Angels and seat belts
Never, ever drive off or ride in a vehicle without first fastening your seat belt.
I discovered first-hand the lifesaving importance of “Buckling-Up!”
On May 6, I was returning home to Iron Mountain from Marquette with the first shipment of my new book, “Where the Wind Blows” – an exciting time for me. It was a beautiful day; the trees were leafing out in different shades of green and the day was clothed with warm sunshine. The drive was beautiful and I was in no hurry. I was following a slow-moving small pickup pulling a trailer with what appeared to be a few cedar posts.
Rather than pass the swaying trailer, I waited for a long straight stretch about a mile south of Channing on M-95. I signaled that I was pulling out to pass, when I observed a black truck attempting to overtake my vehicle at the same time. In order to avoid a collision with it, I had to get back into the right lane behind the trailer. My trusty little Sport Trac went crazy, and would not respond to my steering, crossed the highway, rolled a couple of times and landed in a water-filled ditch.
The next thing I knew my truck landed on the passenger side and I was trapped inside. My attempt to release the seat belt, locate my cell phone or turn off the ignition failed. I was held fast by my seat belt.
Strangely enough, I felt no fear, no pain – except from the tight seat belt. The windows were blown out, and I found myself spitting out, and covered with, shards of glass. I expected the drivers of the two trucks ahead of me to come to my assistance. When that didn’t happen, I wondered how far into the woods I was. I couldn’t see out because my head was down, however, I reached and managed to sound the horn.
The next thing I knew I heard a man’s voice calling 911 and another crawled in the passenger-side window behind me. I heard him say, “I’m going to hold her head up” – which he did, until help arrived, despite the fact that his arms had to be tired. I wish I knew the names of those two men (a Mike?) and would certainly appreciate a call from someone who does know. They were truly my “earthly angels.”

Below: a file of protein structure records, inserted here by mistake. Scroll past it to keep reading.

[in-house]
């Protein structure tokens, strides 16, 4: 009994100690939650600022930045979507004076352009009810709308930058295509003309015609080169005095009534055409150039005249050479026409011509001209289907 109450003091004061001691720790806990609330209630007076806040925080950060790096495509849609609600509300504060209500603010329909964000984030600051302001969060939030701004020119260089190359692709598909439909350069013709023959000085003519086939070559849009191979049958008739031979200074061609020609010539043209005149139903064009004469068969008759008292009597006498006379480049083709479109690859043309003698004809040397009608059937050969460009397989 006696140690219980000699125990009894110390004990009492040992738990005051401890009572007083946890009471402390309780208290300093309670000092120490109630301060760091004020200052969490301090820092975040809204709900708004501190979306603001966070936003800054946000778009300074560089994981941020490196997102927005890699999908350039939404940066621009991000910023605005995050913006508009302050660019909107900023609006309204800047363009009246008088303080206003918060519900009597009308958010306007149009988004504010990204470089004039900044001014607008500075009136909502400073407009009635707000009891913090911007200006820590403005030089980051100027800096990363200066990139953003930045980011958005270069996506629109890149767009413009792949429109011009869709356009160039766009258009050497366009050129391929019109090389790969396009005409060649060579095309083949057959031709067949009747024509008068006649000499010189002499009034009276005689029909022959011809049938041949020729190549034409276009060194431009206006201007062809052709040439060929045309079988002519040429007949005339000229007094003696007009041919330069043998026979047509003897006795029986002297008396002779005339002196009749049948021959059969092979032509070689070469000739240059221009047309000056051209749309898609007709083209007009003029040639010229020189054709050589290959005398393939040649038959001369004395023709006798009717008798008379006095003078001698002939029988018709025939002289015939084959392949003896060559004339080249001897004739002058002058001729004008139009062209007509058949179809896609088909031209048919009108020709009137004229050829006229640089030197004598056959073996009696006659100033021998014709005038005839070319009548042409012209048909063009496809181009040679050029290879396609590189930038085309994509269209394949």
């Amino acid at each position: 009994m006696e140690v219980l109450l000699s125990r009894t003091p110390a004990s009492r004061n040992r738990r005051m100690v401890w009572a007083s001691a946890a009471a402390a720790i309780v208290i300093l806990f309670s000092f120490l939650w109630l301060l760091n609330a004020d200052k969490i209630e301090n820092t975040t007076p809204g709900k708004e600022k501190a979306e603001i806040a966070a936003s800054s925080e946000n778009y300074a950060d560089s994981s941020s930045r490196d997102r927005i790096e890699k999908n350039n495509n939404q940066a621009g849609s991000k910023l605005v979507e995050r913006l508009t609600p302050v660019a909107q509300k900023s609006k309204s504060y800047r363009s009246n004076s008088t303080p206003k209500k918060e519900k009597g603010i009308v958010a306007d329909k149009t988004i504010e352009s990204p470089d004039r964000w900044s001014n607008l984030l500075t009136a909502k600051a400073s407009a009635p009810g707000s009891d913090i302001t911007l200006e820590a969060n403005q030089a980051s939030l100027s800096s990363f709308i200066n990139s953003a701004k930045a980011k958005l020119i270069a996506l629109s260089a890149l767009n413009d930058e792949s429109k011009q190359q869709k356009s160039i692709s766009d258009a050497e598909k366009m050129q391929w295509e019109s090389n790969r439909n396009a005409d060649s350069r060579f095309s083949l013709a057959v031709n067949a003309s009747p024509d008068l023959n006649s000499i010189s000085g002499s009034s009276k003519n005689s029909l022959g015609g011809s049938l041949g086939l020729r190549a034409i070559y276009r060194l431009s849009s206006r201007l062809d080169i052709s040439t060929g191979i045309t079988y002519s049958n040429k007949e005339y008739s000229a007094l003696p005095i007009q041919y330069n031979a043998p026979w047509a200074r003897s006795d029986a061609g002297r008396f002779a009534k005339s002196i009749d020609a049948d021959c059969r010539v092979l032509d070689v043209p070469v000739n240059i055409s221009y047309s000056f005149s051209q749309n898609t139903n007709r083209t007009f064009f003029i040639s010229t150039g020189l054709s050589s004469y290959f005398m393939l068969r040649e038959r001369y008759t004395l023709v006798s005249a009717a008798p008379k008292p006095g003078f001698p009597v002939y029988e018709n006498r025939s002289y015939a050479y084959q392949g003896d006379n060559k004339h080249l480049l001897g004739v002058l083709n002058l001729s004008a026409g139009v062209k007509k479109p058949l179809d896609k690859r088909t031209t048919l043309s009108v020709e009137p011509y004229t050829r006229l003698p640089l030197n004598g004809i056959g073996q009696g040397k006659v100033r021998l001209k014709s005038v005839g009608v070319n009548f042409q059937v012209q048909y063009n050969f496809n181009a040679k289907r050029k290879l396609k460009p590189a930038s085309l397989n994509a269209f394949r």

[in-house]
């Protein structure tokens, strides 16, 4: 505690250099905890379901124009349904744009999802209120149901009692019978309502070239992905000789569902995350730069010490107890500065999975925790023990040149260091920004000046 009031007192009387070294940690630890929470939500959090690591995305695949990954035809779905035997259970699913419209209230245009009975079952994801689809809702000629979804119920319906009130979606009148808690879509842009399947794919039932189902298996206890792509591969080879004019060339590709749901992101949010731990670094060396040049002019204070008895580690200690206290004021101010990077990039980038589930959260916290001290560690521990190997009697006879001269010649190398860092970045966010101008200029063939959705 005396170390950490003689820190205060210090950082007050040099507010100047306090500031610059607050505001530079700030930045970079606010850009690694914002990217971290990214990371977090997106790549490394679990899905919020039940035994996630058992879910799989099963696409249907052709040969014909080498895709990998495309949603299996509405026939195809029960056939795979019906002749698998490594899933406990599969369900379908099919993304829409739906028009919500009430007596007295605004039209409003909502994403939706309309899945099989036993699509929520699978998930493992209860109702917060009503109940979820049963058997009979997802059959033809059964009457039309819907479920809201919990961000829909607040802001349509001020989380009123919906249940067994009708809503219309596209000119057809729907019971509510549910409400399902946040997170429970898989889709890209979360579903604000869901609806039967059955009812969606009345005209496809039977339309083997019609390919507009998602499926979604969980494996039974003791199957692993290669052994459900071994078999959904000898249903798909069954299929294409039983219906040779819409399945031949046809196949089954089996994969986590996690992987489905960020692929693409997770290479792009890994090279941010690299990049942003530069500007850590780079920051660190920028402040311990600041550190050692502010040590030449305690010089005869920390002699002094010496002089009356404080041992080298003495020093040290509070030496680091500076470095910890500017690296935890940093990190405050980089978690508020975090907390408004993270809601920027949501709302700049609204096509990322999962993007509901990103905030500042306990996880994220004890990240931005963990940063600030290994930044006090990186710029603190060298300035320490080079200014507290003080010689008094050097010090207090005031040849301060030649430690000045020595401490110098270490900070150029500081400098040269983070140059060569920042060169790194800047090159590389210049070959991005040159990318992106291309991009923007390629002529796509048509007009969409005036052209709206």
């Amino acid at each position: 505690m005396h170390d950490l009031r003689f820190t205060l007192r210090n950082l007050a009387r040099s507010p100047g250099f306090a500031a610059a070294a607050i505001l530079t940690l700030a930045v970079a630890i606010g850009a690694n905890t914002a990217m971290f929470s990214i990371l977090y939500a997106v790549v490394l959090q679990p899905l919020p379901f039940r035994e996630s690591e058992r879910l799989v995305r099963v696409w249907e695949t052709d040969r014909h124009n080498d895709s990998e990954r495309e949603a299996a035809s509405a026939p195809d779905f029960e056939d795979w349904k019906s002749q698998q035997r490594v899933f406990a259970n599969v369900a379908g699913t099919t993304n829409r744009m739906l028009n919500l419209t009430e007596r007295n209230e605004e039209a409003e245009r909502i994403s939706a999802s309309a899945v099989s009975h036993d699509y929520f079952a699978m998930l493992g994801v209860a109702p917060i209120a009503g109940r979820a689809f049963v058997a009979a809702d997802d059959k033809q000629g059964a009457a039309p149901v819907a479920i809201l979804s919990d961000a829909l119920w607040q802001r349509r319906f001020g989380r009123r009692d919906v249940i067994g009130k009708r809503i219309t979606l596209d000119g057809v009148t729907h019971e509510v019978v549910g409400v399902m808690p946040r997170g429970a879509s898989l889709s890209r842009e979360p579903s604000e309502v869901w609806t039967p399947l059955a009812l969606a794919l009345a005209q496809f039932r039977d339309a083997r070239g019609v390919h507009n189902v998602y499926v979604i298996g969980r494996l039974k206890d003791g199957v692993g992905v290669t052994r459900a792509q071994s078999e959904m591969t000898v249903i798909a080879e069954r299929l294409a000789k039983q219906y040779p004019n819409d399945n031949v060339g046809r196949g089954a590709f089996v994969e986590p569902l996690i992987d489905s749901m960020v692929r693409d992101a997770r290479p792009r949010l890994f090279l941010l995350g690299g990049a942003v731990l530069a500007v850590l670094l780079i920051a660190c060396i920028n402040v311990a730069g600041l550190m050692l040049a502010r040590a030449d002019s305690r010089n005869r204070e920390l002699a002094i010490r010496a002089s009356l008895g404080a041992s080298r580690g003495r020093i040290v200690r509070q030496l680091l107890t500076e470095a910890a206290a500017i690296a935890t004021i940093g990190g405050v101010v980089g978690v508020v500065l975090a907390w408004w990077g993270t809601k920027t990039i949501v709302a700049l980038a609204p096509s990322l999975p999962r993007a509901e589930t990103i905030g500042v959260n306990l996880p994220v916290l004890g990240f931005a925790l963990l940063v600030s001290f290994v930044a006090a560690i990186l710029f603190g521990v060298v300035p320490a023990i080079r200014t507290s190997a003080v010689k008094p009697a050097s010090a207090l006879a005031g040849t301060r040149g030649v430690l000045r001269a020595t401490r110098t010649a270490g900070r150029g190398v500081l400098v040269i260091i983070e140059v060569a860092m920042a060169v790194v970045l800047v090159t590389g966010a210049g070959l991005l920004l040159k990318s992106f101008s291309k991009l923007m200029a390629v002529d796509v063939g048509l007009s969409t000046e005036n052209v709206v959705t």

The next thing I knew, the face of a handsome, young police officer (Sheriff’s Dept.?) appeared outside the missing windshield and identified himself as “a police officer.” When I said, “I can tell,” he laughed and asked “How?” How could I say that “I didn’t think God’s angels wore police uniforms and a badge?”
Next, the state troopers were beside him. Everything went pretty fast and efficiently. Ambulances were in place; the top of my vehicle was cut off and I was extracted – feeling bad that my rescuers had to wade through mud and water to help me.
The care in the ambulance was exemplary; the EMTs professional yet caring. I am sure the ER deals with daily crisis, yet on May 6, I felt like I was the only patient they had to treat. There was an outstanding male nurse on duty who took the time to explain everything that was happening as it unfolded. Again, I’m sorry I’ve forgotten his name.
I don’t know how, or why, my life was spared that afternoon. I do know it is only by the grace of God that I am alive. I have no doubt I was surrounded by guardian angels as well as the “earthly angels” who wound up soaked and muddied with swamp water to help a stranger.
The reality of that experience came with crashing clarity. It put things in proper perspective for me … about living and dying, about other people, and about myself. It’s a classroom that never closes. It’s great to be alive … and please always buckle-up.
Ida M. Nord